Wet Water Quality Swale

Water quality swales are shallow vegetated open channels designed to treat and convey stormwater runoff. Water quality swales provide higher pollutant removal than traditional grass drainage channels, which are designed strictly for conveyance.

Wet water quality swales (also referred to as “wet swales”) temporarily store and treat stormwater runoff from the water quality storm. However, unlike Dry Water Quality Swales, wet swales are constructed directly within existing soils and are not underlain by a bioretention soil media or underdrain system. Wet swales store stormwater runoff within a series of cells within the channel, which may be formed by berms or check dams. Wet swales are designed to remain saturated, maintaining wetland plants and conditions. The pollutant removal mechanisms in wet swales are similar to those of Stormwater Wetland BMPs, which rely on sedimentation, adsorption, and microbial breakdown.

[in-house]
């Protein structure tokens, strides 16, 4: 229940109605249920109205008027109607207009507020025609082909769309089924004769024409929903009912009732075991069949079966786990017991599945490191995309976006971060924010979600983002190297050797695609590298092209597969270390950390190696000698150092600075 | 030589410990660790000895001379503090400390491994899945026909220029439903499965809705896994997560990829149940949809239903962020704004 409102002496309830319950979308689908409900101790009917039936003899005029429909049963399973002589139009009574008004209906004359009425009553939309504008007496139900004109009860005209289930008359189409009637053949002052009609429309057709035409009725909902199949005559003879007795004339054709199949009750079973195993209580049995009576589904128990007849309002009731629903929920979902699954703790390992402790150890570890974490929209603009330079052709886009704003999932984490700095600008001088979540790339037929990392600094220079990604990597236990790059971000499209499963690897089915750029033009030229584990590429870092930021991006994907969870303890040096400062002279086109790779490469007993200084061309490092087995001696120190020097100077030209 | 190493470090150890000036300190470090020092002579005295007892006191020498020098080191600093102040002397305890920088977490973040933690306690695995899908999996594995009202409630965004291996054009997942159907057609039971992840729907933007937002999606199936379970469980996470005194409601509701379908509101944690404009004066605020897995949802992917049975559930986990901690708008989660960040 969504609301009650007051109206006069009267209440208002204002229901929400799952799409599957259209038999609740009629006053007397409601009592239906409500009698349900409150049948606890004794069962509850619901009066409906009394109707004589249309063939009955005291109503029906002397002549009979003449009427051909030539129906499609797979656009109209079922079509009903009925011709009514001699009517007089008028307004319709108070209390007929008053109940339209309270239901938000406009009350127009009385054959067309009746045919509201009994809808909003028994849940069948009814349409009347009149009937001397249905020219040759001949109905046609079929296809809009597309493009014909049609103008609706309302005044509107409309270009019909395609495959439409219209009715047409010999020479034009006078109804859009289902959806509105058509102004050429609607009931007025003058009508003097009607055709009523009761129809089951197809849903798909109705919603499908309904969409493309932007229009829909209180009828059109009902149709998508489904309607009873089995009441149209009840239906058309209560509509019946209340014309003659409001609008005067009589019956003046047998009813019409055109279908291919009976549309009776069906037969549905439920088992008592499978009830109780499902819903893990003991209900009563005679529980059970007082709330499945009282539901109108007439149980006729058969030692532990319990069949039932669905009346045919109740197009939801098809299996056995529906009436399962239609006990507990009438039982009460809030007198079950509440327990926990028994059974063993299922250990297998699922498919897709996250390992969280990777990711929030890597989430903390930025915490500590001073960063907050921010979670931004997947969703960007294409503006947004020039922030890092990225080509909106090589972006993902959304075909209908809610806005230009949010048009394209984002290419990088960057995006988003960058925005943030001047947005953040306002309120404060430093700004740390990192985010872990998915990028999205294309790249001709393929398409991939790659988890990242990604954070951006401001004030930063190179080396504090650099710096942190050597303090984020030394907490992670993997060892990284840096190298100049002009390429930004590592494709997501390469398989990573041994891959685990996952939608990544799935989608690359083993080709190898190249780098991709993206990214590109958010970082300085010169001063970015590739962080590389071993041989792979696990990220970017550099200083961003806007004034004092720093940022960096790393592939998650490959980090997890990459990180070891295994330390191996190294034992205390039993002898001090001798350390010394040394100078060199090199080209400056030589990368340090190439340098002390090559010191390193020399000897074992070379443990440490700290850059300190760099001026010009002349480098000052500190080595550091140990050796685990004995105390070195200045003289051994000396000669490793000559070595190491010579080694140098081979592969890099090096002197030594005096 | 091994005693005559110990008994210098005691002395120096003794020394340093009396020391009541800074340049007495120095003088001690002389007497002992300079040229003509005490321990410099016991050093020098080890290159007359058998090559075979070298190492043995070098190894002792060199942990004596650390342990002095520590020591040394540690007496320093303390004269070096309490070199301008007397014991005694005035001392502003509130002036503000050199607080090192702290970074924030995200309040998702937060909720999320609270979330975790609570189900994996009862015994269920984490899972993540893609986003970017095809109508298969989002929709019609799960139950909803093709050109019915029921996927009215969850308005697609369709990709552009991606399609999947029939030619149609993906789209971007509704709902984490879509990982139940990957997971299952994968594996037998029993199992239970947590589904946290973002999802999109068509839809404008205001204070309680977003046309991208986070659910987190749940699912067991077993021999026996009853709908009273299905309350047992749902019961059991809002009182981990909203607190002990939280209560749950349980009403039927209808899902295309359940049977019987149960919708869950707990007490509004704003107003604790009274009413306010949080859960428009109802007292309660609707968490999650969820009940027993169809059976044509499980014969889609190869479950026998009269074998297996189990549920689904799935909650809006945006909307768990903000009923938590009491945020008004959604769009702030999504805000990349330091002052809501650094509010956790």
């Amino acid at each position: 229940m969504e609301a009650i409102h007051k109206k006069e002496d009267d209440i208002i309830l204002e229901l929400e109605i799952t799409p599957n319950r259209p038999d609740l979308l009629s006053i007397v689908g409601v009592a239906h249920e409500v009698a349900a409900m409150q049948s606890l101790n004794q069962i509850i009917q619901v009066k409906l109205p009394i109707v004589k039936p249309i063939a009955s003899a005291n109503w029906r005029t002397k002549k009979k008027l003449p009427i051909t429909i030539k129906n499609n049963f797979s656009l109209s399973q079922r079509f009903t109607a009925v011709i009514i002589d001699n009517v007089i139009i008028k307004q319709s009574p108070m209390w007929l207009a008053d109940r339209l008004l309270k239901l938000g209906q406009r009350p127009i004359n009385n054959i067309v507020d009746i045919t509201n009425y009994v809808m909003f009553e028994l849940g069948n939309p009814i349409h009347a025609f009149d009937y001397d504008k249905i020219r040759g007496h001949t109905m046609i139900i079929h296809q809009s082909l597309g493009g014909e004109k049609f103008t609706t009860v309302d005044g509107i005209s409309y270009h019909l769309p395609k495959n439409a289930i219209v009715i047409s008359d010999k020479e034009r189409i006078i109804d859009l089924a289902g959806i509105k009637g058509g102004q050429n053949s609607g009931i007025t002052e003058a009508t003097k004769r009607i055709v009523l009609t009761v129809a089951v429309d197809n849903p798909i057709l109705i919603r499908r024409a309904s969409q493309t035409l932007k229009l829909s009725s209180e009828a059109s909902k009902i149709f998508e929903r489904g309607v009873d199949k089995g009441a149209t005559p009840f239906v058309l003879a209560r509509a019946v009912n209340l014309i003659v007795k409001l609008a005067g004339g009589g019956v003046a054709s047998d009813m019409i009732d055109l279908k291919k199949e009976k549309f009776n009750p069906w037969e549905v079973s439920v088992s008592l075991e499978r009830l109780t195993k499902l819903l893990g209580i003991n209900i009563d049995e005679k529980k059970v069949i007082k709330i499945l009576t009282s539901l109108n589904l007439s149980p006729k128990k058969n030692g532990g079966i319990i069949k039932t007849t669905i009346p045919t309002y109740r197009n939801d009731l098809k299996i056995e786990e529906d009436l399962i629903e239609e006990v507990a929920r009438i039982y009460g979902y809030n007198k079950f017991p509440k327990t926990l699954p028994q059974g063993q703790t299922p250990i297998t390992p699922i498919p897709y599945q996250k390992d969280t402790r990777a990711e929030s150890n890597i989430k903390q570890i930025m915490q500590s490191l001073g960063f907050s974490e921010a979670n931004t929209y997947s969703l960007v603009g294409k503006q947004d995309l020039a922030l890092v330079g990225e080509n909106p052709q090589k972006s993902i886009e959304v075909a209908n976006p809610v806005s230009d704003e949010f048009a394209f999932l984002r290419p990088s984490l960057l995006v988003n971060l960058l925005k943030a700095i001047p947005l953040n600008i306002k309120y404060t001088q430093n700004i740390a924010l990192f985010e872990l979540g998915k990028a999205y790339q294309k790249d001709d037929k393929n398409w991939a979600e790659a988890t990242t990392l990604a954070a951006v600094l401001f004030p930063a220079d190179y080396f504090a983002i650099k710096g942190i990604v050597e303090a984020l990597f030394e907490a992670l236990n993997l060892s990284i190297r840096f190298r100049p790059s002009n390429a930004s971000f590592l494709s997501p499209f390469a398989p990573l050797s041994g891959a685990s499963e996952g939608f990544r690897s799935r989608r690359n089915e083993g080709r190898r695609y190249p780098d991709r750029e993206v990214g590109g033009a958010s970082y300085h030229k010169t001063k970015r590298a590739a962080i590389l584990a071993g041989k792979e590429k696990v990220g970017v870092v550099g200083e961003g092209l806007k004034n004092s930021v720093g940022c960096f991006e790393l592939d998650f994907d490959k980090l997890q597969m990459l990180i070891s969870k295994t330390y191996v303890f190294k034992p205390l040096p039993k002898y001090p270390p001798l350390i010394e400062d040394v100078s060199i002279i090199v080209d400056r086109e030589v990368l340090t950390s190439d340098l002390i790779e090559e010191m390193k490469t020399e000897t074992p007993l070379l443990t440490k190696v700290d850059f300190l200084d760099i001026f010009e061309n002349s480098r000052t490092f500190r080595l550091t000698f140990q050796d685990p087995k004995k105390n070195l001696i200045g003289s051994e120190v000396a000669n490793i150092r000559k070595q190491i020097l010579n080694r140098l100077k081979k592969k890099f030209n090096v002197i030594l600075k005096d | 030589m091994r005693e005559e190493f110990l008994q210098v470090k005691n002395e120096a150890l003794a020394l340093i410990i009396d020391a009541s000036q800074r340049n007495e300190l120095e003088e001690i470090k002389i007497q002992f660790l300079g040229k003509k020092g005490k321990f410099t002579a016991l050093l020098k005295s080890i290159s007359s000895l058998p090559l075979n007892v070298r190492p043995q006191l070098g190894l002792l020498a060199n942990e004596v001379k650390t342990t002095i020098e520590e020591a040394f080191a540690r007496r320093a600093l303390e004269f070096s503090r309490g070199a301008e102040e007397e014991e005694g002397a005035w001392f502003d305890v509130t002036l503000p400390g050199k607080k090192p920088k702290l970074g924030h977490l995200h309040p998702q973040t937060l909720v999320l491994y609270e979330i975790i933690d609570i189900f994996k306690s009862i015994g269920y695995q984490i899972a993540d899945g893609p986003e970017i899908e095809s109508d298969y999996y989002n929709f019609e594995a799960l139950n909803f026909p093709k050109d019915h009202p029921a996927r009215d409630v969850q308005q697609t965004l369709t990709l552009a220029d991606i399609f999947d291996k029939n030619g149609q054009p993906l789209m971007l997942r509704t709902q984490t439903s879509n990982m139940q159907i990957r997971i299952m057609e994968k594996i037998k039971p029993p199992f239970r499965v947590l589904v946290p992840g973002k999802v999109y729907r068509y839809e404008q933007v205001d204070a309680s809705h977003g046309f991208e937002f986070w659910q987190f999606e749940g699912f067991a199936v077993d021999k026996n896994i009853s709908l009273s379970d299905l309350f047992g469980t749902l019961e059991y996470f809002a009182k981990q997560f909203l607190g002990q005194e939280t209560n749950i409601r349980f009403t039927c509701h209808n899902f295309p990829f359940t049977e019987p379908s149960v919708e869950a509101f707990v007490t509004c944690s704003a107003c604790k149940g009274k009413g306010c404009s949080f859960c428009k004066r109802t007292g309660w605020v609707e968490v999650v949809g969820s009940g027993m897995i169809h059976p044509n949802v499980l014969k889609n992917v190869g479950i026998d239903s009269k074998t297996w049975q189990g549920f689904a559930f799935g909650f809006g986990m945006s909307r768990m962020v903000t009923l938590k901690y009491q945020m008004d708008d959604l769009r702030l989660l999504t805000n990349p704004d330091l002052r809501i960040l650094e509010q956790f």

Wet water quality swales are primarily used for treatment and conveyance of stormwater runoff. They do not provide stormwater retention, runoff volume reduction, or groundwater recharge because they are constructed in groundwater and are not designed for infiltration. Wet swales may also be used to provide stormwater quantity control when designed as on-line facilities.

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